Of course each western has their own whores/town sluts and then their prestigious women but what i thought was interesting was the different ways the women were portrayed in each of the films we viewed in class during the western unit. In the production Stagecoach there was a portrayal of each type of women figure. We had the looked down upon town prostitute Dallas(Claire Trevor) and the noble wife of a army captain Lucy Mallory(Louise Platt) compared to the group of prostitutes in Unforgiven. Well in Stagecoach you have only two main women figures and one is looked down upon like mentioned before and the other one is high class and thinks that she deserves better but i like how Ford had Dallas take care of Mrs. Mallory so well when she was ill showing the other judgmental people that even though she is a slut and everything she still has emotions and feelings for herself and others. That she could have completely left Mrs. Mallory alone and let her die giving birth or not help take care of her baby especially after how Mrs. Mallory had treated her in the stagecoach but she overcomes her mistakes and ignores the details that hurt her badly to take care of this women who had always shunned her. And i really think that this was a fantastic idea for Ford to create because in a way Dallas is showing the other members of high class that she still is a human being and that she completely deserves to be treated like one.
Where as in Unforgiven there are many prostitutes and that the entire movie is about Will Munny(Clint Eastwood) trying to go out and punish those who had hurt the prostitute which i find ironic to the previous movie because Dallas had to earn her respect and here we have random cowboys on the loose searching to kill for the prostitutes and it just shows them at a higher level than everyone else and like i said before it's really strange but cool. But then once again you have a single women figure and this case it's Will's wife who had cured him from everything bad like from drinking alcohol and killing people which is interesting because this is another example of women having power in this movie and based off the description of Munny before marriage seemed as though God himself couldn't even save him and this women he meets happens to save him....hmmm very interesting ey? I find it amusing that even though these two productions are considered westerns, their portrayal of women in each of the films are different and that in one they have to earn their approval from society and in the other society is protecting them from the bad and how they are able to cure the bad soul. Westerns are amazing!! :]]]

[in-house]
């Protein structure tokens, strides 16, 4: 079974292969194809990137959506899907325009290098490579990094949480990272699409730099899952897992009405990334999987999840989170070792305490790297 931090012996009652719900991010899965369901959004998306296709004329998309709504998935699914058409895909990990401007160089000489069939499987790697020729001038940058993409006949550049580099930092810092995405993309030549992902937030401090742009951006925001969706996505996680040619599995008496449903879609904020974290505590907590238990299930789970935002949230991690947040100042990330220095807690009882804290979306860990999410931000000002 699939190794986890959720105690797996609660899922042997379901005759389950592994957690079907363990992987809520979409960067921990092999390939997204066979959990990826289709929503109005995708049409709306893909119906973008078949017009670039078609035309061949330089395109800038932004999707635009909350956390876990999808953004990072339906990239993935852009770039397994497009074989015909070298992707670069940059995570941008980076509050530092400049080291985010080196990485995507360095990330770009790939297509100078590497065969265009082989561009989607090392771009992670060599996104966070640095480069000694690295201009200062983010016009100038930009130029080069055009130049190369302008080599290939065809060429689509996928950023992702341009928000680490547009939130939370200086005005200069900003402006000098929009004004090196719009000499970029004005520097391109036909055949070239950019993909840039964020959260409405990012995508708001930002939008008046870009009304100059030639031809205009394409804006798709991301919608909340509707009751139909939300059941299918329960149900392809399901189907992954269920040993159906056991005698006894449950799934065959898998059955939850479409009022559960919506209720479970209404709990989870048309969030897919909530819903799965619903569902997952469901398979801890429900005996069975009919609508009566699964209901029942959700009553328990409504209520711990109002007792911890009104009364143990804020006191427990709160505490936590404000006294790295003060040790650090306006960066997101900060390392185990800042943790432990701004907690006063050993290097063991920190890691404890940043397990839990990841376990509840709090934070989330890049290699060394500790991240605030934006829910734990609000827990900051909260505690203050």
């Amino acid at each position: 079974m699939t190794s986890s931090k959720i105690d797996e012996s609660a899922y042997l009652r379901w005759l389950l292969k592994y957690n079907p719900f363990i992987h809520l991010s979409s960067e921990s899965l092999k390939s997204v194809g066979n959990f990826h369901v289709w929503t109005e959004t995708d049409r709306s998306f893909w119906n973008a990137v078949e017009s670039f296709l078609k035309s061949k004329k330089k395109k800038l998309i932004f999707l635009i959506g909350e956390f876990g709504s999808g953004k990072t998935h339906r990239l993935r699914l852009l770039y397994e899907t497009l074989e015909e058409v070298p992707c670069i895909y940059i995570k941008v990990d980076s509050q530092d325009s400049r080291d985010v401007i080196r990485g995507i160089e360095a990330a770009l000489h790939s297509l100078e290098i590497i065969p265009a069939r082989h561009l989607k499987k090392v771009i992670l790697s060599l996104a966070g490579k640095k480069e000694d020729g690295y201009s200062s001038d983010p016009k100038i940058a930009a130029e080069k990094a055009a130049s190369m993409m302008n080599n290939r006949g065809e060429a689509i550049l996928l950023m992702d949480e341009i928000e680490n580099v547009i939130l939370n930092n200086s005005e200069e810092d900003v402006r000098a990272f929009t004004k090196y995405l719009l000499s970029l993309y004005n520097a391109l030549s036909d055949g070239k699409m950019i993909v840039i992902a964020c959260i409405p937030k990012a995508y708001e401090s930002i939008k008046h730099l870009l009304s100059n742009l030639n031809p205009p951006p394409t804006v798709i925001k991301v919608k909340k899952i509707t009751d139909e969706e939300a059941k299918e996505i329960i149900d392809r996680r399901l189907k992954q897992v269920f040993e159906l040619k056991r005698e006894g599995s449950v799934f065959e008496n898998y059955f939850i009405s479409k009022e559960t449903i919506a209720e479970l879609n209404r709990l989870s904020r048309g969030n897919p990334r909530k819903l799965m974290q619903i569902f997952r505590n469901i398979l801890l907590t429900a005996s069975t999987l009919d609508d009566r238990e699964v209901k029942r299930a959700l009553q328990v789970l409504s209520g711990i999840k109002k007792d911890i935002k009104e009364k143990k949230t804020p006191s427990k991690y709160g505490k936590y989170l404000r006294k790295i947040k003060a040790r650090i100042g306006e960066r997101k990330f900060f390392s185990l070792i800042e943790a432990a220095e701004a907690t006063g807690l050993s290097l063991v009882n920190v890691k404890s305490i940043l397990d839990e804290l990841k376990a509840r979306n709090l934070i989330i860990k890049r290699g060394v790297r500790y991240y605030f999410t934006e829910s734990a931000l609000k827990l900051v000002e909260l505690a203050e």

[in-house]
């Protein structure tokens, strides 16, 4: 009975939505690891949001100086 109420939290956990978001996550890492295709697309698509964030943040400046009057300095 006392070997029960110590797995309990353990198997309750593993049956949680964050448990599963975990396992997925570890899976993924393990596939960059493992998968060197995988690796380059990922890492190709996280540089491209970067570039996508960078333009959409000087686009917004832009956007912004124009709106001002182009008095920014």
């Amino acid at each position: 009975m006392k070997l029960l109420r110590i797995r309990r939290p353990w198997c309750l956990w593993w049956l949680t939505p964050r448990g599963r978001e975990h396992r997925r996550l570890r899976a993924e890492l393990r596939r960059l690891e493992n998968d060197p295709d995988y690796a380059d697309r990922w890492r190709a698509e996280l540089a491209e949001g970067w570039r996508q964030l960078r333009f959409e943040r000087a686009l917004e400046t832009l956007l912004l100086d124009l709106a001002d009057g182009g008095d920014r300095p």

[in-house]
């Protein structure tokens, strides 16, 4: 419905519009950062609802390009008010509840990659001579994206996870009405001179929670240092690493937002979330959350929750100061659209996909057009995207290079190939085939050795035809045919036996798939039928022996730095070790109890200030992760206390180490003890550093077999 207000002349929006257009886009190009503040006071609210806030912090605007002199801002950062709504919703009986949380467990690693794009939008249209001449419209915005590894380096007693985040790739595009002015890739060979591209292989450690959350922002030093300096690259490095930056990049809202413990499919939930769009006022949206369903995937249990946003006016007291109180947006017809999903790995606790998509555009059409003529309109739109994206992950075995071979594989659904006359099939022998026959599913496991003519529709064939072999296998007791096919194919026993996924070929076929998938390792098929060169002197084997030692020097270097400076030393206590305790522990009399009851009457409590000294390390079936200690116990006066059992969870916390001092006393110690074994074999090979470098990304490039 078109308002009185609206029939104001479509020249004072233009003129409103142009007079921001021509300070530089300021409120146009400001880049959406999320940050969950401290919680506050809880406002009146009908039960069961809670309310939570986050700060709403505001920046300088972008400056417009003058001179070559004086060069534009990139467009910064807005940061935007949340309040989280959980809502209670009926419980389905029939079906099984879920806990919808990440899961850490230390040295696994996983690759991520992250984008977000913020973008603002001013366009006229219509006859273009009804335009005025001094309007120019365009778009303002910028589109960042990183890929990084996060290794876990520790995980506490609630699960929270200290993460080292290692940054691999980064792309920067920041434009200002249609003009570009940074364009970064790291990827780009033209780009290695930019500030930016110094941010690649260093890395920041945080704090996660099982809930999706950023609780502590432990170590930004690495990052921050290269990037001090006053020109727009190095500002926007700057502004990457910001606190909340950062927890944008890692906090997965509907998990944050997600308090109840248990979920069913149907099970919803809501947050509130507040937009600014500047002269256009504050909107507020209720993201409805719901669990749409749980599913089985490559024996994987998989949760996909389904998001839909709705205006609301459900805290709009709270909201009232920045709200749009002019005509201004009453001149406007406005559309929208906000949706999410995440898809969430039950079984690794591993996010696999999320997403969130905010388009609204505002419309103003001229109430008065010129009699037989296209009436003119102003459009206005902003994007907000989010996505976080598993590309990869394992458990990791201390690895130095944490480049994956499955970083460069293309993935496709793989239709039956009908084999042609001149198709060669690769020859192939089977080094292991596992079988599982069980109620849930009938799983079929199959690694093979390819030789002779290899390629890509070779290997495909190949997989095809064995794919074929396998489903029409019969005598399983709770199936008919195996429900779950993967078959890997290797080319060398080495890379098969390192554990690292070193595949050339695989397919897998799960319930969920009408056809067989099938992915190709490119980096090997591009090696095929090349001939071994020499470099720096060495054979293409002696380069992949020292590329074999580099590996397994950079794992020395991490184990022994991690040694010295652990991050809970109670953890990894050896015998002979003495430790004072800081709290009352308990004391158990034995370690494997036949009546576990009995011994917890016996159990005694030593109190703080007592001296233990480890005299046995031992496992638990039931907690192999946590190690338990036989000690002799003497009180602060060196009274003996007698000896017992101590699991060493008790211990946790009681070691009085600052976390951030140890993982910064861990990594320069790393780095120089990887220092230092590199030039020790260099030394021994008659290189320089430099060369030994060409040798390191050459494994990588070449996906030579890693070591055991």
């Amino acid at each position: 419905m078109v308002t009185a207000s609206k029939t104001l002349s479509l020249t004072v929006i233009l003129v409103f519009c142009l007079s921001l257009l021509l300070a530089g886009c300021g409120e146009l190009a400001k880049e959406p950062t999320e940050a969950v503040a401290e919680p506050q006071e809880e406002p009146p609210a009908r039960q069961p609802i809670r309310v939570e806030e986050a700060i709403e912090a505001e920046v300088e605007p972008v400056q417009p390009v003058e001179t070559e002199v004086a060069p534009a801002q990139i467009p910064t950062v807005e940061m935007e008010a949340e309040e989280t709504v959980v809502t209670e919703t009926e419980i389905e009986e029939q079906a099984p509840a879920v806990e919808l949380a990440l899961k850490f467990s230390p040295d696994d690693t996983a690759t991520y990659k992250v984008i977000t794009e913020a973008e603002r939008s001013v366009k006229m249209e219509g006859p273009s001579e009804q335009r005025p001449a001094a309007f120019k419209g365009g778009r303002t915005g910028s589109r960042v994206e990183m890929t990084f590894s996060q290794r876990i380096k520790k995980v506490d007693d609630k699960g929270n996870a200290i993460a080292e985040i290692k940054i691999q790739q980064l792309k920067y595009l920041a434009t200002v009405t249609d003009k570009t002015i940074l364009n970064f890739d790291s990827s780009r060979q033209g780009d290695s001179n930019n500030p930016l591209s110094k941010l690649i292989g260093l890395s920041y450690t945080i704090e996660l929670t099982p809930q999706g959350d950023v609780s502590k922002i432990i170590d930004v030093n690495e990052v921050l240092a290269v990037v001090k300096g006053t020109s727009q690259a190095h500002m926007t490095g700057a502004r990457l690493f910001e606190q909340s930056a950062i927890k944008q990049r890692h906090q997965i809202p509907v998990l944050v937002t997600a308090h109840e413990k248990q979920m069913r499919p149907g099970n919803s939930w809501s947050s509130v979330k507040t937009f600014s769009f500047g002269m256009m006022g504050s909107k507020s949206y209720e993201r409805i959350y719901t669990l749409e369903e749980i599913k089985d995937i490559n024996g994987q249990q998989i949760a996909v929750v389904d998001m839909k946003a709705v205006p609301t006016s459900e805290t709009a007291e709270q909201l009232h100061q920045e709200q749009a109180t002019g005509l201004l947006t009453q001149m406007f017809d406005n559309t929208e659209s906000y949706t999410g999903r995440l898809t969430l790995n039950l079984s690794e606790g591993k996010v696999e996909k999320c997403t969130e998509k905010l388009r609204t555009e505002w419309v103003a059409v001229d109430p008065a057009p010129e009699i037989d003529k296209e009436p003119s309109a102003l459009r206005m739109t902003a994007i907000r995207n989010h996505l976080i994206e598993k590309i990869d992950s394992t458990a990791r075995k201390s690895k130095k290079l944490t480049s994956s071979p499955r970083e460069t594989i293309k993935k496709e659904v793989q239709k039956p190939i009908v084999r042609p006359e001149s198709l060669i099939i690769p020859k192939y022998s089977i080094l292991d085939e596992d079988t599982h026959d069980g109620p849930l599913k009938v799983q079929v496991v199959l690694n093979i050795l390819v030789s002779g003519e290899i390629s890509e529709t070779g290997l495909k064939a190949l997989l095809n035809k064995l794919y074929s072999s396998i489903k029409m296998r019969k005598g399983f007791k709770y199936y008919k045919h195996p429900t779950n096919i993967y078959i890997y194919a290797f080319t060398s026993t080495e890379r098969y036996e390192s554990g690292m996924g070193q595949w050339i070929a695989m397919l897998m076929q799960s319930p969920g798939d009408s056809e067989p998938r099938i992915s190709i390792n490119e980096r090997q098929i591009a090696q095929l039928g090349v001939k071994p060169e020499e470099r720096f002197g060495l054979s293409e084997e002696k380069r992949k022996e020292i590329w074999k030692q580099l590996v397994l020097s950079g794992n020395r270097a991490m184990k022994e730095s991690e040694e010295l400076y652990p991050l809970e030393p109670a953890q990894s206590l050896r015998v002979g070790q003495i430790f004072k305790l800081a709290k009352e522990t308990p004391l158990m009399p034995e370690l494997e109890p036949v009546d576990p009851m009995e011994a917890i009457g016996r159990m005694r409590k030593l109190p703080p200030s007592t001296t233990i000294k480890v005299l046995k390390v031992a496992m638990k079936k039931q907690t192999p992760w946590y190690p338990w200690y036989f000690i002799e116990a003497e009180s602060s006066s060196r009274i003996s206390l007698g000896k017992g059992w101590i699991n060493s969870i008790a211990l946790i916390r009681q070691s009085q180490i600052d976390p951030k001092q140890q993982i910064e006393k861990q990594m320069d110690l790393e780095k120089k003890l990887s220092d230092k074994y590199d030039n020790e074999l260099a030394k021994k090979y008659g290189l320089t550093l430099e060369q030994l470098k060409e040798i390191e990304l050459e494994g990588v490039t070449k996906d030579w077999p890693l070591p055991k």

Tuesday, March 11, 2008
~~What happens when make believe, believes it's real?~~
The amazing story line that is mixed with fantasy and gruesome war really pulls the watcher in. Winner of 3 Academy Awards, Pan's Labyrinth displays a great script, fantastic use of makeup and the eerie lullaby that took forever to nail. According to the Official Movie Website “Pan’s Labyrinth is del Toro’s most personal work to date, fusing his deep understanding of childhood with his extravagant imagination and his abiding interest in the Spanish Civil War and the dangers of ideology.” In 2001 Guillermo del Toro thought of the idea but delayed it due to his other productions, however when he was able to resume work on Pan’s Labyrinth in 2003, he had a different plan, he would write it as a fairy tale. Crazy about fairy tales as a child Del Toro had always admired the real Grimm Brothers’ stories and how they all had a bizarre gruesome twist to all of them which influenced the strange things that appeared in most of his productions. Guillermo Del Toro had been keeping a notebook of doodles, ideas, drawings, and plot bits for just about 20 years and it has provided inspiration for all of his films, from Cronos and Mimic to Blade II and Hellboy, and now for his latest film. Pan's Labyrinth. Del Toro would draw in this notebook that he carried around with him always (and frequently lost) and, based on some characters he had sketched out, he pitched Pan's Labyrinth, promising to deliver a script in nine weeks. Nine months later, it was finished. (He compared his dedication to writing the same things over again to Jack in The Shining.)Along with the amazing story line, the music that appeared in the movie was utterly perfect! The music of Pan’s Labyrinth was written by Spanish composer, Javier Navarrete. The music encompasses the fantastical mood of the film - a fairy tale fantasy for adults, set against the backdrop of the Spanish Civil War. The music captures the tension and imagination of this rich, layered film. Del Toro worked with Navarrete for months on end to get that perfect lullaby that would keep the watchers listening. According to the director’s cut on the DVD, Del Toro would let his wife and daughter listen and send it back to Navarrete tweaked a little and then sending it back and forth until one day when his daughter insisted it was perfect and that even if she tired sleeping to it, it’d be haunting enough that she would not be able to, boom that was it, that was Ofeila’s lullaby. The extra work paid off, because Pan's Labyrinth is a great work of art. A fantasy tale of a young girl who must perform three tasks before she can be crowned a princess of the underworld mixes with a very real and very violent tale of Franco Fascists vs. Resistance Fighters in a forest outpost in Spain in 1944. The stories inform each other, and suggest a child's imagination is a to-be-cherished form of civil disobedience.
~Pan's Labyrinth DVD